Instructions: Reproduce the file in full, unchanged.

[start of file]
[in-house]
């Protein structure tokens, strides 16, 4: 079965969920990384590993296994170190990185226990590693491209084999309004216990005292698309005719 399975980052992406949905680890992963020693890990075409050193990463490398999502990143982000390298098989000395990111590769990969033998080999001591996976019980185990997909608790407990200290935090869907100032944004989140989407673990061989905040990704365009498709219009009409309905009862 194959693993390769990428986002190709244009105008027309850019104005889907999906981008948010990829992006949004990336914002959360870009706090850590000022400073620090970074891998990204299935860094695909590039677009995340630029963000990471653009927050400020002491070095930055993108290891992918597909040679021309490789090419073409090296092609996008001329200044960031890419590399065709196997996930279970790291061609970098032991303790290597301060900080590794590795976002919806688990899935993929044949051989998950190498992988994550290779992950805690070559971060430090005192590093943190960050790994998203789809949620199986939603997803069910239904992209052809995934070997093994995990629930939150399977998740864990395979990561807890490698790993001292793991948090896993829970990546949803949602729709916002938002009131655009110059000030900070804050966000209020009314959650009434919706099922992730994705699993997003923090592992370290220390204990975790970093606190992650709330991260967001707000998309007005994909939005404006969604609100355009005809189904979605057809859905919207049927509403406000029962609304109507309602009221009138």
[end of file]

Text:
[in-house]
């Protein structure tokens, strides 16, 4: 079965969920990384590993296994170190990185226990590693491209084999309004216990005292698309005719 399975980052992406949905680890992963020693890990075409050193990463490398999502990143982000390298098989000395990111590769990969033998080999001591996976019980185990997909608790407990200290935090869907100032944004989140989407673990061989905040990704365009498709219009009409309905009862 194959693993390769990428986002190709244009105008027309850019104005889907999906981008948010990829992006949004990336914002959360870009706090850590000022400073620090970074891998990204299935860094695909590039677009995340630029963000990471653009927050400020002491070095930055993108290891992918597909040679021309490789090419073409090296092609996008001329200044960031890419590399065709196997996930279970790291061609970098032991303790290597301060900080590794590795976002919806688990899935993929044949051989998950190498992988994550290779992950805690070559971060430090005192590093943190960050790994998203789809949620199986939603997803069910239904992209052809995934070997093994995990629930939150399977998740864990395979990561807890490698790993001292793991948090896993829970990546949803949602729709916002938002009131655009110059000030900070804050966000209020009314959650009434919706099922992730994705699993997003923090592992370290220390204990975790970093606190992650709330991260967001707000998309007005994909939005404006969604609100355009005809189904979605057809859905919207049927509403406000029962609304109507309602009221009138």